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Open AccessArticle

Minoxidil Promotes Hair Growth through Stimulation of Growth Factor Release from Adipose-Derived Stem Cells

1
College of Pharmacy, Yonsei University, Incheon 21983, Korea
2
STEMORE Co., Ltd., Incheon 21983, Korea
3
College of Pharmacy, Wonkwang University, Iksan 54538, Jeonbuk, Korea
4
Translational Research Center and Inha Research Institute for Medical Sciences, Inha University School of Medicine, Incheon 21983, Korea
*
Authors to whom correspondence should be addressed.
Int. J. Mol. Sci. 2018, 19(3), 691; https://doi.org/10.3390/ijms19030691
Received: 12 February 2018 / Revised: 24 February 2018 / Accepted: 26 February 2018 / Published: 28 February 2018
(This article belongs to the Section Biochemistry)

Abstract

Minoxidil directly promotes hair growth via the stimulation of dermal papilla (DP) and epithelial cells. Alternatively, there is little evidence for indirect promotion of hair growth via stimulation of adipose-derived stem cells (ASCs). We investigated whether minoxidil stimulates ASCs and if increased growth factor secretion by ASCs facilitates minoxidil-induced hair growth. Telogen-to-anagen induction was examined in mice. Cultured DP cells and vibrissae hair follicle organ cultures were used to further examine the underlying mechanisms. Subcutaneous injection of minoxidil-treated ASCs accelerated telogen-to-anagen transition in mice, and increased hair weight at day 14 post-injection. Minoxidil did not alter ASC proliferation, but increased migration and tube formation. Minoxidil also increased the secretion of growth factors from ASCs, including chemokine (C-X-C motif) ligand 1 (CXCL1), platelet-derived endothelial cell growth factor (PD-ECGF), and platelet-derived growth factor-C (PDGF-C). Minoxidil increased extracellular signal–regulated kinases 1/2 (ERK1/2) phosphorylation, and concomitant upregulation of PD-ECGF and PDGF-C mRNA levels were attenuated by an ERK inhibitor. Subcutaneous injection of CXCL1, PD-ECGF, or PDGF-C enhanced anagen induction in mice, and both CXCL1 and PDGF-C increased hair length in ex vivo organ culture. Treatment with CXCL1, PD-ECGF, or PDGF-C also increased the proliferation index in DP cells. Finally, topical application of CXCL1, PD-ECGF, or PDGF-C with 2% minoxidil enhanced anagen induction when compared to minoxidil alone. Minoxidil stimulates ASC motility and increases paracrine growth factor signaling. Minoxidil-stimulated secretion of growth factors by ASCs may enhance hair growth by promoting DP proliferation. Therefore, minoxidil can be used as an ASC preconditioning agent for hair regeneration.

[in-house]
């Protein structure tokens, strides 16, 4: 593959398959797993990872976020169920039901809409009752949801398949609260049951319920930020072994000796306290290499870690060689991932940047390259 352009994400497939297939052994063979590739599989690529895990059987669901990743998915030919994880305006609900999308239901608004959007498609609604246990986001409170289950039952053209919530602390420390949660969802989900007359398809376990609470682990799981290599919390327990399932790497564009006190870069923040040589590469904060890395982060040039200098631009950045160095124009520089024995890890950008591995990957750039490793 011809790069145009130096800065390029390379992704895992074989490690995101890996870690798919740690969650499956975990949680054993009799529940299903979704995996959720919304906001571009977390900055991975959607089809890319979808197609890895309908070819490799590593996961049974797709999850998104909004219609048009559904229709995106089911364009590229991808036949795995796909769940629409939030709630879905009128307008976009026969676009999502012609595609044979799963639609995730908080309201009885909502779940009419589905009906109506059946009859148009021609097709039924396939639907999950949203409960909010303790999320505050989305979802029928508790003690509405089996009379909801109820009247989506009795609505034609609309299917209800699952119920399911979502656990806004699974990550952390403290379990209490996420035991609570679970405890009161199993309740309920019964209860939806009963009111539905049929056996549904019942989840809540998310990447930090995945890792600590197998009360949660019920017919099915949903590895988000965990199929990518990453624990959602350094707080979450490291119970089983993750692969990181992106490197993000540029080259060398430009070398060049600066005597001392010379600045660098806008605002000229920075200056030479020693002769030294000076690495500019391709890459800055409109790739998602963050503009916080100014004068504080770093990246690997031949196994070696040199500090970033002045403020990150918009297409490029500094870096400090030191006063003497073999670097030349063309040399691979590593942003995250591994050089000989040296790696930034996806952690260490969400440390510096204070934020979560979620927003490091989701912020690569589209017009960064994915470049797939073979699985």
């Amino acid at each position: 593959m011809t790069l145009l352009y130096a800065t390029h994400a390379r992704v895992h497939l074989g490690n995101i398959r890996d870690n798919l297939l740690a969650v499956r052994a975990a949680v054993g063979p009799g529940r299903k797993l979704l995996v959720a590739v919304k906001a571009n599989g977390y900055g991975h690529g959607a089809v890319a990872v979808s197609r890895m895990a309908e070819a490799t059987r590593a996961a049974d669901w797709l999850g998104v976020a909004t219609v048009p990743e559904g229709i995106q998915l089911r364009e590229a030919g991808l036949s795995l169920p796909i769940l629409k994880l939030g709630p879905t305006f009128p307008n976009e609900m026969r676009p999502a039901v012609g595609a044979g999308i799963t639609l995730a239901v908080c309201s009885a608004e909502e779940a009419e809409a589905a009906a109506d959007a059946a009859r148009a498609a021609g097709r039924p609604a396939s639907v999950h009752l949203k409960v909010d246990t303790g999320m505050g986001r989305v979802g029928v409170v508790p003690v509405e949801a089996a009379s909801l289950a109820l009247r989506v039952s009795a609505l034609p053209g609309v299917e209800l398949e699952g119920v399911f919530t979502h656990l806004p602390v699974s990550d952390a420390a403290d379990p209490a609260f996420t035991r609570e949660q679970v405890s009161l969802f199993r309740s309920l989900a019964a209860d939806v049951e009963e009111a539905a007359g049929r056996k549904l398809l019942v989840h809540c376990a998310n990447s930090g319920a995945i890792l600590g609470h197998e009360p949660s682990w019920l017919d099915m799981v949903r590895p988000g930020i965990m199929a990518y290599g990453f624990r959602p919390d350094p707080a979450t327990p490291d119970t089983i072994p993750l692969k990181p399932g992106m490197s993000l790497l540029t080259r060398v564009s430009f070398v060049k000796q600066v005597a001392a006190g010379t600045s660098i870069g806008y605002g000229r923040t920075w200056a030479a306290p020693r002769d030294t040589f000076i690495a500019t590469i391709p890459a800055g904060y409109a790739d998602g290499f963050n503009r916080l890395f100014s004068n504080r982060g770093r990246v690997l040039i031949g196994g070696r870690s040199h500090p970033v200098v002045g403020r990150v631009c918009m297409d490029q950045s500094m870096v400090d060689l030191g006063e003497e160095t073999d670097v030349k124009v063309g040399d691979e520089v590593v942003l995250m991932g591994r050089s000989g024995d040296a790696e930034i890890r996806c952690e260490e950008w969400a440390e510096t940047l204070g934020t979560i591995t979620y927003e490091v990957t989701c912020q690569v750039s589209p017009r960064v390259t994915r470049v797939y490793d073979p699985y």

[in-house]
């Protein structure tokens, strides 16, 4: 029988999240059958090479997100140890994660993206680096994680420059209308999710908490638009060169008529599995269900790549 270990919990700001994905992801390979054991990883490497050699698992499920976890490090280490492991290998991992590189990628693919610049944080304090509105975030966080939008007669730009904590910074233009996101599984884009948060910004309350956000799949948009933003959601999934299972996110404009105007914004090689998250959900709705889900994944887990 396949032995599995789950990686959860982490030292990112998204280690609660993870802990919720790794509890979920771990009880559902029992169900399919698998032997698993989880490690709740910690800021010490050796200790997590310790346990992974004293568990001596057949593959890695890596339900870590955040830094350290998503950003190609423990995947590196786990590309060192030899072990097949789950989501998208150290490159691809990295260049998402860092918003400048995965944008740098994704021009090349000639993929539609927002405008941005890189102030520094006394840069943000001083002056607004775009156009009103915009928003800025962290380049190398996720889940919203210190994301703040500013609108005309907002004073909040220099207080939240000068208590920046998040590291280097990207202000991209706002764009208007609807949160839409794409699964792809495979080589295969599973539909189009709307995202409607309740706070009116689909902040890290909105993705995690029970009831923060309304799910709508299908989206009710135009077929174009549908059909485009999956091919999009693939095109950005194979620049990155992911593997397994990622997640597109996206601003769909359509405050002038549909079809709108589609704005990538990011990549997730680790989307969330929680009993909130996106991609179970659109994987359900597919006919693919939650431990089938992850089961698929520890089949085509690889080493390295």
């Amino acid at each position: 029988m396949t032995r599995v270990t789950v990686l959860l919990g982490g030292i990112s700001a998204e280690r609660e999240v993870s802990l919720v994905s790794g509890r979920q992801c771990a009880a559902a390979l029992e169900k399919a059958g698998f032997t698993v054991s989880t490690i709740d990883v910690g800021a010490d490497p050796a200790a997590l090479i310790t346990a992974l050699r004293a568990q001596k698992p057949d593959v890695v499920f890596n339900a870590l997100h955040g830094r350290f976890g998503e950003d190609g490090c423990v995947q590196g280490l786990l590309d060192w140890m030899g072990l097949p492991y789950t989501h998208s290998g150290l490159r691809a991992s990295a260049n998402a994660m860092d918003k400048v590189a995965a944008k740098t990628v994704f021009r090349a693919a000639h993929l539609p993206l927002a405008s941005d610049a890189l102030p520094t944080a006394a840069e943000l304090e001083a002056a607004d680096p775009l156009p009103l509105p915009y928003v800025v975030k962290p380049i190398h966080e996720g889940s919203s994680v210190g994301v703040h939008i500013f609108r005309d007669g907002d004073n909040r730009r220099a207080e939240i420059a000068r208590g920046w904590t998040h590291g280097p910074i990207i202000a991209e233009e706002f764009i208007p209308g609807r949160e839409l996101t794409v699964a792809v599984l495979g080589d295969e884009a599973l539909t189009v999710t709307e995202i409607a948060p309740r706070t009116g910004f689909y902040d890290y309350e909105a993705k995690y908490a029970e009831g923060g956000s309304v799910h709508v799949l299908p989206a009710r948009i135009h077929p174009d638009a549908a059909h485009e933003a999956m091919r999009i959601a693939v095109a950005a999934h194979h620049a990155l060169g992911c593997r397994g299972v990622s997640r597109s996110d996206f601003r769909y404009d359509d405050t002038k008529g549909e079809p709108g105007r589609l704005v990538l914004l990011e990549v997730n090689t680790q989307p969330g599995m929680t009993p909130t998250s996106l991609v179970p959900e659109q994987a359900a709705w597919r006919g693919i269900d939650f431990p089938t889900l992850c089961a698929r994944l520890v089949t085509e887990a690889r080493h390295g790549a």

Keywords: minoxidil; adipose-derived stem cells; hair growth; CXCL1; PD-ECGF; PDGF-C minoxidil; adipose-derived stem cells; hair growth; CXCL1; PD-ECGF; PDGF-C

1. Introduction

Adipose-derived stem cells (ASCs) have stimulatory effects on dermal papilla (DP) cells to promote hair-growth [1,2,3,4,5,6]. For example, ASCs secrete multiple growth factors, such as vascular endothelial growth factor (VEGF) and basic fibroblast growth factors (bFGF), which can increase the proliferation of DP cells [1]. Festa et al. showed that adipocyte lineage cells drive hair cycling by contributing to the skin stem cell niche, and suggested that platelet-derived growth factor-A (PDGF-A) expression by immature adipocytes regulates follicular stem cell activity [2]. Grafting of ASC-enriched adipose tissue (i.e., by injection of the stromal vascular fraction of lipoaspirate) has shown promise as an alternative approach to treating baldness in men and women [7]. We have identified stimulators that enhance the hair-regenerative potential of ASCs in vivo. For instance, vitamin C and low-dose ultraviolet B (UVB) increased secretion of hair growth-promoting factors by ASCs and induced anagen in animal models [3,4]. Of the potential stimulators tested, we found that platelet-derived growth factor-D (PDGF-D) exhibited the strongest effects on ASCs and increased secretion of growth factors via mitogen-activated protein kinase (MAPK) pathways [5]. In addition, CAP-18 for cathelicidin antimicrobial peptide (LL-37) increased the secretion of growth factors and the hair-regenerative efficacy of ASCs via early growth response 1 (ERG1) protein and the MAPK pathway [8].